Late Dr. Satyanarayan Sinha Parliamentarian and Minister in the Nehru Cabinet was also a member of Bihar Vidhan Sabha from 1926 to 1930
Tags: Bihar angle, Netaji Mystery, Nehru, Satyanarayan Sinha, Goga. Abani Mukherjee, Siberia cell, Khosla Commission, Justice Mukherjee Commission, Shah Nawaz Committee
Former Indian ambassador Dr Satyanarayana Sinha once met Goga, the son of Abani Mukherjee, a revolutionist in the Russian communist party; who told him that his father and Netaji were prisoners in adjacent cells in Siberia. He also told Sinha that Netaji had assumed the name ‘Khilsai Malang’ there.
The most shocking of all information it contained was that Netaji had posted a letter from Russia to Nehru, telling that he wished to come back and he also asked Nehru to make amendments for his come back!
You may confirm this from the parliamentary records from 3rd August 1977; and the files published by the British government.
Netaji’s was detained in a VIP Camp- in Cell No. 45-46 of Irkutsk Gulag near Baikul Lake and Ural Mountains. Indian Revolutionary Abani Mukherjee was kept in Cell No. 53 in the same camp.
Ref: (i) Confirmation by Shri Goga (son of Shri Abani Mukherjee) to Dr. Satyanarayan Sinha (former Indian Ambassador to Russia)
Dr. Satyanarayan Sinha’s deposition before the Khosla Commission disclosed that Netaji was imprisoned in cell number 45 of Yakutsk Prison in Siberia, where over half a million slave labourers perished; Yakutsk is the coldest city on earth. But mysteriously, the committee decided not to probe Sinha’s testimony. Very few prisoners in Yakutsk survived the brutal conditions, but a former NKVD agent, Kozlov, who was rehabilitated later by the Soviet government, told Sinha about meeting Bose in Siberia. Sinha had an adventurous career, serving in the Russian Army in 1932 as an interpreter; he even fought in the battle of 1935-36 on the side of the Italians in Ethiopia before he became an aide to Nehru.
Harpal Singh sharing the article from the newspaper New India Express Link presented following facts:
On October 17, 1970, Sinha, then in his 60s, was summoned before the Khosla Commission constituted by Indira. The files running into hundreds of pages reveal that Sinha had a trove of information regarding Netaji. He told the commission that Netaji did not die in the plane crash and was imprisoned by the Soviets in Siberia. This was Sinha’s first appearance before the commission and under oath, he testified that in 1954, he met Kozlov in Moscow, who told him that Netaji was lodged in Yakutsk Prison. It appears from the proceedings that the commission had received overwhelming evidence from Sinha but ultimately decided to ignore them.
Excerpts from the proceedings regarding the meeting between Kuzlov and Subhas Chandra Bose:
Khosla Commission: I want you to be more specific about this information which you received. Who gave you the information and what were the exact words used by him as far as you can remember?
Sinha: Kuzlov was the name of the man who was connected with the training of Indians till 1934. The same man was later treated by Stalin as a Trotskyist and sent to Yakutsk prison. From there, after the war, he had come back. I met him in Moscow. He said that he had seen Bose in Cell No. 45 in Yakutsk.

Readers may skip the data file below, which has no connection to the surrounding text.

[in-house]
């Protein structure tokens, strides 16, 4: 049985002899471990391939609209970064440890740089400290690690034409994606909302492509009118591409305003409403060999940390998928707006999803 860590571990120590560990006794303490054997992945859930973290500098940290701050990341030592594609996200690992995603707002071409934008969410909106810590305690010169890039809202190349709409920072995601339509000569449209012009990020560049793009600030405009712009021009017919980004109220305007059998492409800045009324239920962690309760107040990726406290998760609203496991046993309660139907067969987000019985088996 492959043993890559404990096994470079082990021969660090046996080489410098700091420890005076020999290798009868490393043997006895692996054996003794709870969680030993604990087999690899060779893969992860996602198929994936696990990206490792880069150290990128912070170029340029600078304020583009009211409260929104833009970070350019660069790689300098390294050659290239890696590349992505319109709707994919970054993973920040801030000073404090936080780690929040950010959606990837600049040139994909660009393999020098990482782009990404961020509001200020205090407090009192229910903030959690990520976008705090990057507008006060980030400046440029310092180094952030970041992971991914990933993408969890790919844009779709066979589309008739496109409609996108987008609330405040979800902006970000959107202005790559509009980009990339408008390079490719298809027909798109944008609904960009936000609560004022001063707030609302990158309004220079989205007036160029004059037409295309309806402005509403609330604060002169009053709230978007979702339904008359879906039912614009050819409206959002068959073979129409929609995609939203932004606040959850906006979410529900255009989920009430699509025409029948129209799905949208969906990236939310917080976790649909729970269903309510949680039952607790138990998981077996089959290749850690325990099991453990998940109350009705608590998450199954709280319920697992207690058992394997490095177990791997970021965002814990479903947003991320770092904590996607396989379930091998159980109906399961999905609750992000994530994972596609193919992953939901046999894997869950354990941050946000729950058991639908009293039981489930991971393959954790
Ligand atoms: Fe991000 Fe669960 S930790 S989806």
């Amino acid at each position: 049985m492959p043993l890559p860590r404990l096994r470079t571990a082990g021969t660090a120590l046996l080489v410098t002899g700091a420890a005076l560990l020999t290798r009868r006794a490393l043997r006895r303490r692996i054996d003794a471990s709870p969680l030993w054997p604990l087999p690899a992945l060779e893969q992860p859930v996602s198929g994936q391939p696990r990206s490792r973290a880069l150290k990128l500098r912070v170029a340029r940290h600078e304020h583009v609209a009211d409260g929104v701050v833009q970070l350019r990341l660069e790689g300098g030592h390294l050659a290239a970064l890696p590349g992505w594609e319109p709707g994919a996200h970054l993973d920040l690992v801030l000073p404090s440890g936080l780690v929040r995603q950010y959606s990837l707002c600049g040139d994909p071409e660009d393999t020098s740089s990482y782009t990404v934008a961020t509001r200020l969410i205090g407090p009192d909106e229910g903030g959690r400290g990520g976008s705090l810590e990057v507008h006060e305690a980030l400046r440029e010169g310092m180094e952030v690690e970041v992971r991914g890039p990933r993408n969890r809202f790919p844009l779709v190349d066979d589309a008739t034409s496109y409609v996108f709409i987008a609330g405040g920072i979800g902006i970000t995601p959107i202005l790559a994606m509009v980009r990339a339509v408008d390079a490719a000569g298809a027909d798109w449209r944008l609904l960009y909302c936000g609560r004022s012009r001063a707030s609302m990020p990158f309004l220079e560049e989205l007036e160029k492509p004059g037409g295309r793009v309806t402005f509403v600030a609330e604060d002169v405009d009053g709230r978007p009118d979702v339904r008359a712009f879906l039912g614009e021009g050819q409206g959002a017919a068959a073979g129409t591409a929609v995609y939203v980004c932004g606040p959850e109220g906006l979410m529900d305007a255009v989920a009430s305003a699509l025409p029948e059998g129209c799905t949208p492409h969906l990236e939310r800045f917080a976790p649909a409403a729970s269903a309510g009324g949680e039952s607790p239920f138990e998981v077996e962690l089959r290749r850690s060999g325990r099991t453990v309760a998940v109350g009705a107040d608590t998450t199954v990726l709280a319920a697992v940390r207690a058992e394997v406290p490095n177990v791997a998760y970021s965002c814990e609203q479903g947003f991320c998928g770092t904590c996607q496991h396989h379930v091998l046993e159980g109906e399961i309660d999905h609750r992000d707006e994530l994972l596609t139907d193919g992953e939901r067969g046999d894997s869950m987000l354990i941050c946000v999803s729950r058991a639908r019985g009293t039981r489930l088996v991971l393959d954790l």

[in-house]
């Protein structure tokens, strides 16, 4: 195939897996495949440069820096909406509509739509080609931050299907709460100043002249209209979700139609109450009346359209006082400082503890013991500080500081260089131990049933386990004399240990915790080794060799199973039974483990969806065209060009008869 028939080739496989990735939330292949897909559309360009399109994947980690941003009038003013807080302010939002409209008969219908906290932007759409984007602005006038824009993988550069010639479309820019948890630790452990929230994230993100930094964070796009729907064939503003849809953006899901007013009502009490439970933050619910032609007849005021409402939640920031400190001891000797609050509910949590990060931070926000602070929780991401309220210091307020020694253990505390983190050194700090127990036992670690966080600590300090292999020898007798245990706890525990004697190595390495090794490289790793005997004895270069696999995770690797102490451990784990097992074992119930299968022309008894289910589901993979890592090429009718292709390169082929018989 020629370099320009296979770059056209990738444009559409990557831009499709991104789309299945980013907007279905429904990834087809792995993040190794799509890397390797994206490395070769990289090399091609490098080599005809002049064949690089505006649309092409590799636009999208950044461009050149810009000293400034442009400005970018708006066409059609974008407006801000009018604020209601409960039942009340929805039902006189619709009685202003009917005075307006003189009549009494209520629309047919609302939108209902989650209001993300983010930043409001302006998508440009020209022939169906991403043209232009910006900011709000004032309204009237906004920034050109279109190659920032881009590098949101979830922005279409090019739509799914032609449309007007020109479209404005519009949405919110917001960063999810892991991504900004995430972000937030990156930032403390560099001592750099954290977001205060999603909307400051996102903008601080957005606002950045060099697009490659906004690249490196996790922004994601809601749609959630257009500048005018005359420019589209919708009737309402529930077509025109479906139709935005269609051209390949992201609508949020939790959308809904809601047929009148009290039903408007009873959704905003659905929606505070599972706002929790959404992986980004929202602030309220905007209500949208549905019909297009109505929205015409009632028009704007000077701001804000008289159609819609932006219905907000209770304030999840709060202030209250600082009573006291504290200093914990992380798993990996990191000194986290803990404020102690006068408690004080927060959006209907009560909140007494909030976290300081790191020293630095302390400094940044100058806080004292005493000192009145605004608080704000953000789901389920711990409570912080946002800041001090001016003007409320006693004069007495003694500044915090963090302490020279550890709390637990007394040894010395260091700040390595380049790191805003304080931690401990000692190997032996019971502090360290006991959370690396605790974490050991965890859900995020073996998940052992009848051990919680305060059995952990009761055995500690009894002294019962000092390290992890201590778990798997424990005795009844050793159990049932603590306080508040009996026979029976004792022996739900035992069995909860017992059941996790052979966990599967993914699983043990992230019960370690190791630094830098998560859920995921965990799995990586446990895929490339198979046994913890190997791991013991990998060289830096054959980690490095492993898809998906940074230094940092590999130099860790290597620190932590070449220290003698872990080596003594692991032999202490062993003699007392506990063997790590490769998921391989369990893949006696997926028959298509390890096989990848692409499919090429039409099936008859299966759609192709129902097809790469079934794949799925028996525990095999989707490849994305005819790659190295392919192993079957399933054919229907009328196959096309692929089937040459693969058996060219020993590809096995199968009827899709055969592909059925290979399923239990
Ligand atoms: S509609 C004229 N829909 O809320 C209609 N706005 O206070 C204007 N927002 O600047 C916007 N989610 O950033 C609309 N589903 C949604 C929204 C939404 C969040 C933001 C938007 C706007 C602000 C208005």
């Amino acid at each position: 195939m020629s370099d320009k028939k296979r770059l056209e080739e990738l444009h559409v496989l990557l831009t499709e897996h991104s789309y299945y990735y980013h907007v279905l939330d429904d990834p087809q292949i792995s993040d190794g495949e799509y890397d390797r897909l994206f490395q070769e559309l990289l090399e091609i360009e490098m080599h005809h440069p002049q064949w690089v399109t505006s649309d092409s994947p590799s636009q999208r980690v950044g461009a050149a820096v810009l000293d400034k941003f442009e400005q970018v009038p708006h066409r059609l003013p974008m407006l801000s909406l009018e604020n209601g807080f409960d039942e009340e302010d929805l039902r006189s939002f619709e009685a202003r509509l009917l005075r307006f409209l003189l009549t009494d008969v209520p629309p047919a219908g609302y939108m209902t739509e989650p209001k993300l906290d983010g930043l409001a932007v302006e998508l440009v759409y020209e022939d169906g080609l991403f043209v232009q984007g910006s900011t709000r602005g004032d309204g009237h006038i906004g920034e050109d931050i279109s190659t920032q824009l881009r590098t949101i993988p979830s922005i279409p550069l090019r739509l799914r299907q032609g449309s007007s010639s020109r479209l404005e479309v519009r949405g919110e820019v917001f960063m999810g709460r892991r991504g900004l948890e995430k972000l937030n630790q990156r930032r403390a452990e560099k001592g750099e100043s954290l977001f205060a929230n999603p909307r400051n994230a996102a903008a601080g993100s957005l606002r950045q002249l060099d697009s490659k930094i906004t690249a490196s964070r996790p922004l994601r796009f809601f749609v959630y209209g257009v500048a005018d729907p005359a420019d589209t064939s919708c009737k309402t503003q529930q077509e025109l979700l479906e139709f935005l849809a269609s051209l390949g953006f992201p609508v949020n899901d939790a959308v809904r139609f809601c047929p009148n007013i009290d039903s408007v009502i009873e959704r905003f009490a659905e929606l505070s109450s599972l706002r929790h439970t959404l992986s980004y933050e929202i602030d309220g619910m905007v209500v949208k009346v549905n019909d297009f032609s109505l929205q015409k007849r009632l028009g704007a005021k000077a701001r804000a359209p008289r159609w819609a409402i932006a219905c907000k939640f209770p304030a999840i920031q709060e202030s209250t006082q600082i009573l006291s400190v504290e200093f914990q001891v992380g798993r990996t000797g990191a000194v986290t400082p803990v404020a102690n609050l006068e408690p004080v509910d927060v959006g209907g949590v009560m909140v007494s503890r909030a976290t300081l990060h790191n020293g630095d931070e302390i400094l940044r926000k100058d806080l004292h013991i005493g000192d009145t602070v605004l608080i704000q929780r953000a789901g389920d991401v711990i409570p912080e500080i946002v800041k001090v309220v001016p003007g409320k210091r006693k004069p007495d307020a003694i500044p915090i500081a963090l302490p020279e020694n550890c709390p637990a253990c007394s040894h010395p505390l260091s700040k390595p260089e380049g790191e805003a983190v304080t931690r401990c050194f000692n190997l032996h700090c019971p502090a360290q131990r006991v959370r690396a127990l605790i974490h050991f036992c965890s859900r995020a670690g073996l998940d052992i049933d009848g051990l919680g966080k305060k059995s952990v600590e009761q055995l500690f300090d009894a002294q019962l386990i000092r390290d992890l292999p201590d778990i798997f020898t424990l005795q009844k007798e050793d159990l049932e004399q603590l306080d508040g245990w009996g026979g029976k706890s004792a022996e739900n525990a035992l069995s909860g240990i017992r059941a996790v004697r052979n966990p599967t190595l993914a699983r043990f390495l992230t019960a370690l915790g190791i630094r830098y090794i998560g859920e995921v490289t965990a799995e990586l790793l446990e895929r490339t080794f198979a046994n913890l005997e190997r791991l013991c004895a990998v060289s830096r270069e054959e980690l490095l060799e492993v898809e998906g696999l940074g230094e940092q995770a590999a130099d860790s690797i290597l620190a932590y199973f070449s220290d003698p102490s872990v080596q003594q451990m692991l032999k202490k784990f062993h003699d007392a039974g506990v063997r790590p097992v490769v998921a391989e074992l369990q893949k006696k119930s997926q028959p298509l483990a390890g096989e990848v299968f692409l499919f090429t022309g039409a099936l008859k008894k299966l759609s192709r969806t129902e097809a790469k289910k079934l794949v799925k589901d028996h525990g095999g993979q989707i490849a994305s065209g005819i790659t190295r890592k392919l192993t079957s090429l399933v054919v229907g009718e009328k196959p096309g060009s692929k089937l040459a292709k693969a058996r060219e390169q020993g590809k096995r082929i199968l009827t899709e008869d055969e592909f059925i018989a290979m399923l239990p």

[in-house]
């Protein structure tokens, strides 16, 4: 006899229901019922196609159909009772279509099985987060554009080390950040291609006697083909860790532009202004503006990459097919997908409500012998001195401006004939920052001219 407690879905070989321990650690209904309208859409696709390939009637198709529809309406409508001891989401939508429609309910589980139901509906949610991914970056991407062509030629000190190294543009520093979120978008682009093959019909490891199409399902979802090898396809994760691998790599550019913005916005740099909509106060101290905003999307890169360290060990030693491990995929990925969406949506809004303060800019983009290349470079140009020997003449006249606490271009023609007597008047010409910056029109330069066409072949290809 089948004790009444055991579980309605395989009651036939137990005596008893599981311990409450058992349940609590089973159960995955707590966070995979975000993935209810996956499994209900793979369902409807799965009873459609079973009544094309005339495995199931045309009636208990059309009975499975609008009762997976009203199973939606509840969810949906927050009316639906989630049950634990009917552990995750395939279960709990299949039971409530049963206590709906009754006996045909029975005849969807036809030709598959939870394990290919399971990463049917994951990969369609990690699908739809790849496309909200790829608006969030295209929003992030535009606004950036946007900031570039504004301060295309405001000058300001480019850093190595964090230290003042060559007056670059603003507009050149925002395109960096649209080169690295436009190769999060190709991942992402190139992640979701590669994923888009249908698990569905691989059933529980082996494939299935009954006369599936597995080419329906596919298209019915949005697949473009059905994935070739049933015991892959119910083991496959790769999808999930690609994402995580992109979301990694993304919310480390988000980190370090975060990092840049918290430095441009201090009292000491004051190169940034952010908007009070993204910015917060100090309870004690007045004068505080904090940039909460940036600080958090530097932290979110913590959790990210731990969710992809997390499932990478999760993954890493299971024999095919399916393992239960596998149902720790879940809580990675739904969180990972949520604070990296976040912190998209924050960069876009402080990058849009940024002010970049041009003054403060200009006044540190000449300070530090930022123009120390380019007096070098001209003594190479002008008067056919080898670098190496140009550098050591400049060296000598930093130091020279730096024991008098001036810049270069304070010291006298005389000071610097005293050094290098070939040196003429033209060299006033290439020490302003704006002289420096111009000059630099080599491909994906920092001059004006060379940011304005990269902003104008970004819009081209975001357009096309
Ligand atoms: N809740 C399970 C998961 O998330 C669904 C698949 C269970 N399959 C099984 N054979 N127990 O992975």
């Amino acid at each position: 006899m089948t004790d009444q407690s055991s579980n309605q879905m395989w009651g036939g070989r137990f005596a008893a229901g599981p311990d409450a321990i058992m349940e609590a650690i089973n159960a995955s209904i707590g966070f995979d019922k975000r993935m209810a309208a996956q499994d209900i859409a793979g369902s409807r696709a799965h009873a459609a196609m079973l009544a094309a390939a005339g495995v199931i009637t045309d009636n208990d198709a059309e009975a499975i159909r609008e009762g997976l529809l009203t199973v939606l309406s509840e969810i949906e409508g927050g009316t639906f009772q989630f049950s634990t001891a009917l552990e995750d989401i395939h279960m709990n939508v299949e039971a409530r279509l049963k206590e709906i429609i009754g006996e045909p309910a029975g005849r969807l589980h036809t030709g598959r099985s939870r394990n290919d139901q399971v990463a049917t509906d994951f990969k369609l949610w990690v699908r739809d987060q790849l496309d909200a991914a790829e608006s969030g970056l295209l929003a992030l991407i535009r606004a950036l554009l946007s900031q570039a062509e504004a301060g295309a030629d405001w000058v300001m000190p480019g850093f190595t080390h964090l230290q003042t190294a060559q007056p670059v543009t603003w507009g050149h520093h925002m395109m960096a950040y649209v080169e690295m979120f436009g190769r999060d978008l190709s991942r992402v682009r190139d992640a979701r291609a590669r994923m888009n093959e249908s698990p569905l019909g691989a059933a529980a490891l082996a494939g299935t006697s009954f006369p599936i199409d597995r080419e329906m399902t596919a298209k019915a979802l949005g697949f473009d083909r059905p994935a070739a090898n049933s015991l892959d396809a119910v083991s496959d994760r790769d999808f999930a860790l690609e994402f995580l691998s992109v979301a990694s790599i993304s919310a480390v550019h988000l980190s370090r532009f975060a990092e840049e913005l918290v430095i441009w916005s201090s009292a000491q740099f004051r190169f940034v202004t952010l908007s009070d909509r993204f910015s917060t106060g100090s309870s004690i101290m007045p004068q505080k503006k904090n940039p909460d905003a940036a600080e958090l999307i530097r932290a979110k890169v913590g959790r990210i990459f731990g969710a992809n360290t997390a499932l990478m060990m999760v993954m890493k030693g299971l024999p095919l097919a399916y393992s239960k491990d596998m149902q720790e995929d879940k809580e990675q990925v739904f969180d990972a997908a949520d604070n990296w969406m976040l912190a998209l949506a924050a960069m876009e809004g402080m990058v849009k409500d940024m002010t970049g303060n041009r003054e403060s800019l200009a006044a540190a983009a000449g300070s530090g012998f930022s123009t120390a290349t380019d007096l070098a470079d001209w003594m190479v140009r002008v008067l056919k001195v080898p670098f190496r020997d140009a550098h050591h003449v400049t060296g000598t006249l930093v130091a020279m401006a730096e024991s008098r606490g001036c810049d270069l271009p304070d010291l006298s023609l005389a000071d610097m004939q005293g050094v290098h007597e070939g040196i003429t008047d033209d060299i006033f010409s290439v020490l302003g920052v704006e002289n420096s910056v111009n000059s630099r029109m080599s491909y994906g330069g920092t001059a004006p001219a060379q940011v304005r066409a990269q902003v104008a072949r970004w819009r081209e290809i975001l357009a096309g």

Commission: Did he name Bose or did he say some important Indian?
Sinha: He knew Bose. He had been a Soviet agent in India in 30s. He had met Bose in Calcutta and he knew his residence.
DID NEHRU KNOW BOSE WAS ALIVE?
Sinha, who was elected to the first Lok Sabha in 1952 from Bihar, made scathing observations in Parliament indicating a cover-up in the Netaji probe at the top levels in the Indian government. Born in 1910 in Bihar, Sinha had been tasked by Nehru to report on the political situation in Europe in 1947. Sinha told the commission that he got the funds from Nehru’s personal account in The National Herald and it was through Nehru confidant Rafi Ahmed Kidwai that he received money for his travel and investigations. In this capacity as an informal secret agent, he travelled to Germany, Italy, France and Yugoslavia before joining the Indian Foreign Service in 1950 and served as First Secretary in the Indian legation in Berne, Switzerland. Sinha told the Khosla Commission that he had gathered further evidence from Russian spies that Bose was living in captivity in Russia, which he had already informed Nehru in 1950. Sinha began probing into Netaji’s disappearance in 1949. In 1950 in Leipzig, Germany, he had met Karl Leonhard, a former Abwehr spy who had served time in Siberia, after Germany lost the war in USSR. Leonhard reportedly told Sinha: “I have come to know that your leader Bose is also a prisoner.”
Sinha deposed that in a meeting with Nehru on April 13, 1950, he had given the prime minister the new information, but Nehru was disinterested. Though initially relations between USSR and India were cool after 1947, Stalin, who had refused to meet the Indian Ambassador to Moscow Vijayalakshmi Pandit, gave an audience to Sarvepalli Radhakrishnan, who was then the Indian envoy. Stalin also offered a treaty of friendship between both countries. The USSR then supported India on the Kashmir issue. Nehru visited Soviet Union in 1955 and in return Premier Nikita Khrushchev and Defence Minister Nikolai Bulganin visited India in 1956. Meanwhile, Indo-US relations had cooled and the USSR stepped in with technological and economical aid. On the 1962 India-China war, the USSR blamed China as responsible for the war. India started buying Soviet arms in 1963 on a large scale when Nehru was PM.